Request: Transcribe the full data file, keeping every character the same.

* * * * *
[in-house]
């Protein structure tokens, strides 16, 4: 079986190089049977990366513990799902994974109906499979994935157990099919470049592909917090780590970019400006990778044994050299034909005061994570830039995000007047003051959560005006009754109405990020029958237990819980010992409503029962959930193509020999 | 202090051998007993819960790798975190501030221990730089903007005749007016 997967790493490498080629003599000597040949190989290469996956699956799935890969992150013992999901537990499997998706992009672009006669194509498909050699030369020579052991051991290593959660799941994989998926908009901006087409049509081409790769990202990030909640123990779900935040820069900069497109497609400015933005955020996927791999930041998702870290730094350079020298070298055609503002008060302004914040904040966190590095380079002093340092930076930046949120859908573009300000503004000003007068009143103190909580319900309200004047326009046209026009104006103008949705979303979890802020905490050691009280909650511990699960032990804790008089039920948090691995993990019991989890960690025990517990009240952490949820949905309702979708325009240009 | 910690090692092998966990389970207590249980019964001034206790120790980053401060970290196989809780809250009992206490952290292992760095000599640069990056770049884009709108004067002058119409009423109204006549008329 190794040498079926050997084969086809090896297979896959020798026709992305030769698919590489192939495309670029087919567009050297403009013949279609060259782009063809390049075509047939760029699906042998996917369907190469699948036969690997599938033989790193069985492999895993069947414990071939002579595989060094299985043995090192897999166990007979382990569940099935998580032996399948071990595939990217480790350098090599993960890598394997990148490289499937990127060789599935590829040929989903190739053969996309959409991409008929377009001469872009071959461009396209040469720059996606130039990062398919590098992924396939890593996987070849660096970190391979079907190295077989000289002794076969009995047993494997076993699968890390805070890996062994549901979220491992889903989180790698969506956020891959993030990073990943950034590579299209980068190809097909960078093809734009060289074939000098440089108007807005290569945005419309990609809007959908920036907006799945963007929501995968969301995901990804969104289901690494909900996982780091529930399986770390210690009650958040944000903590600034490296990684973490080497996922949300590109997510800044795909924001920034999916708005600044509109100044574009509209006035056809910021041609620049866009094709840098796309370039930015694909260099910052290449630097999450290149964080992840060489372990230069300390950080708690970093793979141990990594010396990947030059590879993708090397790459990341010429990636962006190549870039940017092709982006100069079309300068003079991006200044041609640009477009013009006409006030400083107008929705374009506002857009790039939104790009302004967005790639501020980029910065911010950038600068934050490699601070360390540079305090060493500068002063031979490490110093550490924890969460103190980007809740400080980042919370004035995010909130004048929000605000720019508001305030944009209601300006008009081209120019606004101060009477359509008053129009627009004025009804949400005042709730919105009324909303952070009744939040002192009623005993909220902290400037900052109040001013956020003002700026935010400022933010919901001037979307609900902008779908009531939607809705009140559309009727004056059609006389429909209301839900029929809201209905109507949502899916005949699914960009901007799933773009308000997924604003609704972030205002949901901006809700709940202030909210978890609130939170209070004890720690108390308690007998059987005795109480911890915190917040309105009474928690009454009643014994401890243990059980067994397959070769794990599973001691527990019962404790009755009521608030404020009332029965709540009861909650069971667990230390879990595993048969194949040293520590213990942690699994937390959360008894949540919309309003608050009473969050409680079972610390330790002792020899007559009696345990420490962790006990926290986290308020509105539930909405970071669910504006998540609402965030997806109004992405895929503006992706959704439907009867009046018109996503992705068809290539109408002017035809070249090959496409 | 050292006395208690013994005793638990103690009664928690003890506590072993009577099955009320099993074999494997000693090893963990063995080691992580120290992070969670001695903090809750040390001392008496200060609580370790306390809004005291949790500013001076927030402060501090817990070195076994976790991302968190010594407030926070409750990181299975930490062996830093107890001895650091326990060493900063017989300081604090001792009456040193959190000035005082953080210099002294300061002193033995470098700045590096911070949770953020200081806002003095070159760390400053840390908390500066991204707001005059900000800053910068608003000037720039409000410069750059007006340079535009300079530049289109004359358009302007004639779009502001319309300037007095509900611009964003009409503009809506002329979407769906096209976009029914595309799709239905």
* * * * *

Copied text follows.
[in-house]
């Protein structure tokens, strides 16, 4: 079986190089049977990366513990799902994974109906499979994935157990099919470049592909917090780590970019400006990778044994050299034909005061994570830039995000007047003051959560005006009754109405990020029958237990819980010992409503029962959930193509020999 | 202090051998007993819960790798975190501030221990730089903007005749007016 997967790493490498080629003599000597040949190989290469996956699956799935890969992150013992999901537990499997998706992009672009006669194509498909050699030369020579052991051991290593959660799941994989998926908009901006087409049509081409790769990202990030909640123990779900935040820069900069497109497609400015933005955020996927791999930041998702870290730094350079020298070298055609503002008060302004914040904040966190590095380079002093340092930076930046949120859908573009300000503004000003007068009143103190909580319900309200004047326009046209026009104006103008949705979303979890802020905490050691009280909650511990699960032990804790008089039920948090691995993990019991989890960690025990517990009240952490949820949905309702979708325009240009 | 910690090692092998966990389970207590249980019964001034206790120790980053401060970290196989809780809250009992206490952290292992760095000599640069990056770049884009709108004067002058119409009423109204006549008329 190794040498079926050997084969086809090896297979896959020798026709992305030769698919590489192939495309670029087919567009050297403009013949279609060259782009063809390049075509047939760029699906042998996917369907190469699948036969690997599938033989790193069985492999895993069947414990071939002579595989060094299985043995090192897999166990007979382990569940099935998580032996399948071990595939990217480790350098090599993960890598394997990148490289499937990127060789599935590829040929989903190739053969996309959409991409008929377009001469872009071959461009396209040469720059996606130039990062398919590098992924396939890593996987070849660096970190391979079907190295077989000289002794076969009995047993494997076993699968890390805070890996062994549901979220491992889903989180790698969506956020891959993030990073990943950034590579299209980068190809097909960078093809734009060289074939000098440089108007807005290569945005419309990609809007959908920036907006799945963007929501995968969301995901990804969104289901690494909900996982780091529930399986770390210690009650958040944000903590600034490296990684973490080497996922949300590109997510800044795909924001920034999916708005600044509109100044574009509209006035056809910021041609620049866009094709840098796309370039930015694909260099910052290449630097999450290149964080992840060489372990230069300390950080708690970093793979141990990594010396990947030059590879993708090397790459990341010429990636962006190549870039940017092709982006100069079309300068003079991006200044041609640009477009013009006409006030400083107008929705374009506002857009790039939104790009302004967005790639501020980029910065911010950038600068934050490699601070360390540079305090060493500068002063031979490490110093550490924890969460103190980007809740400080980042919370004035995010909130004048929000605000720019508001305030944009209601300006008009081209120019606004101060009477359509008053129009627009004025009804949400005042709730919105009324909303952070009744939040002192009623005993909220902290400037900052109040001013956020003002700026935010400022933010919901001037979307609900902008779908009531939607809705009140559309009727004056059609006389429909209301839900029929809201209905109507949502899916005949699914960009901007799933773009308000997924604003609704972030205002949901901006809700709940202030909210978890609130939170209070004890720690108390308690007998059987005795109480911890915190917040309105009474928690009454009643014994401890243990059980067994397959070769794990599973001691527990019962404790009755009521608030404020009332029965709540009861909650069971667990230390879990595993048969194949040293520590213990942690699994937390959360008894949540919309309003608050009473969050409680079972610390330790002792020899007559009696345990420490962790006990926290986290308020509105539930909405970071669910504006998540609402965030997806109004992405895929503006992706959704439907009867009046018109996503992705068809290539109408002017035809070249090959496409 | 050292006395208690013994005793638990103690009664928690003890506590072993009577099955009320099993074999494997000693090893963990063995080691992580120290992070969670001695903090809750040390001392008496200060609580370790306390809004005291949790500013001076927030402060501090817990070195076994976790991302968190010594407030926070409750990181299975930490062996830093107890001895650091326990060493900063017989300081604090001792009456040193959190000035005082953080210099002294300061002193033995470098700045590096911070949770953020200081806002003095070159760390400053840390908390500066991204707001005059900000800053910068608003000037720039409000410069750059007006340079535009300079530049289109004359358009302007004639779009502001319309300037007095509900611009964003009409503009809506002329979407769906096209976009029914595309799709239905």